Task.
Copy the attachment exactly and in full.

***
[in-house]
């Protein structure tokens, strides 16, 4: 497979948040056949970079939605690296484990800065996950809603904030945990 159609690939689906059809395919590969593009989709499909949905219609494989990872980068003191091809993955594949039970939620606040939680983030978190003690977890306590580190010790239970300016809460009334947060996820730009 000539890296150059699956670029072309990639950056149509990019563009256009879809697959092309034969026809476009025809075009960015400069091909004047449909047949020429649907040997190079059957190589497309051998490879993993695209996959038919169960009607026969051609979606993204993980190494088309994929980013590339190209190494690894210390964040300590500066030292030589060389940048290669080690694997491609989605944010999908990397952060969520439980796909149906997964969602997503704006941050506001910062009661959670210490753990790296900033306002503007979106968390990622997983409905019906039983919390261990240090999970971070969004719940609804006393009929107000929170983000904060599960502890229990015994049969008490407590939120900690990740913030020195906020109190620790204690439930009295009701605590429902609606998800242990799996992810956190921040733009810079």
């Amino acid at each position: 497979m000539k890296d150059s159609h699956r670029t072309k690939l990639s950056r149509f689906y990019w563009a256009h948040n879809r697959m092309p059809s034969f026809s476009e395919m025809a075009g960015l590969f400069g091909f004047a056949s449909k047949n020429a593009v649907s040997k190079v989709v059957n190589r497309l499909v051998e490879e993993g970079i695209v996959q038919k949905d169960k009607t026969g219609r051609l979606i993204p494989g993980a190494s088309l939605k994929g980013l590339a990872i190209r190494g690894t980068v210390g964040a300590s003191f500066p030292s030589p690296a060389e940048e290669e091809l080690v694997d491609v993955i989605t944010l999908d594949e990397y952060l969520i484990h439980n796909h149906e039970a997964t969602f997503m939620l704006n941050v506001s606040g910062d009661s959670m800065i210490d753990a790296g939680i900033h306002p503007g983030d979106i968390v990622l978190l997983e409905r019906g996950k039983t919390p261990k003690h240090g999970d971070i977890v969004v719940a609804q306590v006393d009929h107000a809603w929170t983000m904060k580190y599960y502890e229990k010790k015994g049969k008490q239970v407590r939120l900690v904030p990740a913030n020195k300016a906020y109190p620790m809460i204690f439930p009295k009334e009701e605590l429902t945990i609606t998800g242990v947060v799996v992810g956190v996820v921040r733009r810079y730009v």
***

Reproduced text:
[in-house]
């Protein structure tokens, strides 16, 4: 497979948040056949970079939605690296484990800065996950809603904030945990 159609690939689906059809395919590969593009989709499909949905219609494989990872980068003191091809993955594949039970939620606040939680983030978190003690977890306590580190010790239970300016809460009334947060996820730009 000539890296150059699956670029072309990639950056149509990019563009256009879809697959092309034969026809476009025809075009960015400069091909004047449909047949020429649907040997190079059957190589497309051998490879993993695209996959038919169960009607026969051609979606993204993980190494088309994929980013590339190209190494690894210390964040300590500066030292030589060389940048290669080690694997491609989605944010999908990397952060969520439980796909149906997964969602997503704006941050506001910062009661959670210490753990790296900033306002503007979106968390990622997983409905019906039983919390261990240090999970971070969004719940609804006393009929107000929170983000904060599960502890229990015994049969008490407590939120900690990740913030020195906020109190620790204690439930009295009701605590429902609606998800242990799996992810956190921040733009810079």
């Amino acid at each position: 497979m000539k890296d150059s159609h699956r670029t072309k690939l990639s950056r149509f689906y990019w563009a256009h948040n879809r697959m092309p059809s034969f026809s476009e395919m025809a075009g960015l590969f400069g091909f004047a056949s449909k047949n020429a593009v649907s040997k190079v989709v059957n190589r497309l499909v051998e490879e993993g970079i695209v996959q038919k949905d169960k009607t026969g219609r051609l979606i993204p494989g993980a190494s088309l939605k994929g980013l590339a990872i190209r190494g690894t980068v210390g964040a300590s003191f500066p030292s030589p690296a060389e940048e290669e091809l080690v694997d491609v993955i989605t944010l999908d594949e990397y952060l969520i484990h439980n796909h149906e039970a997964t969602f997503m939620l704006n941050v506001s606040g910062d009661s959670m800065i210490d753990a790296g939680i900033h306002p503007g983030d979106i968390v990622l978190l997983e409905r019906g996950k039983t919390p261990k003690h240090g999970d971070i977890v969004v719940a609804q306590v006393d009929h107000a809603w929170t983000m904060k580190y599960y502890e229990k010790k015994g049969k008490q239970v407590r939120l900690v904030p990740a913030n020195k300016a906020y109190p620790m809460i204690f439930p009295k009334e009701e605590l429902t945990i609606t998800g242990v947060v799996v992810g956190v996820v921040r733009r810079y730009v």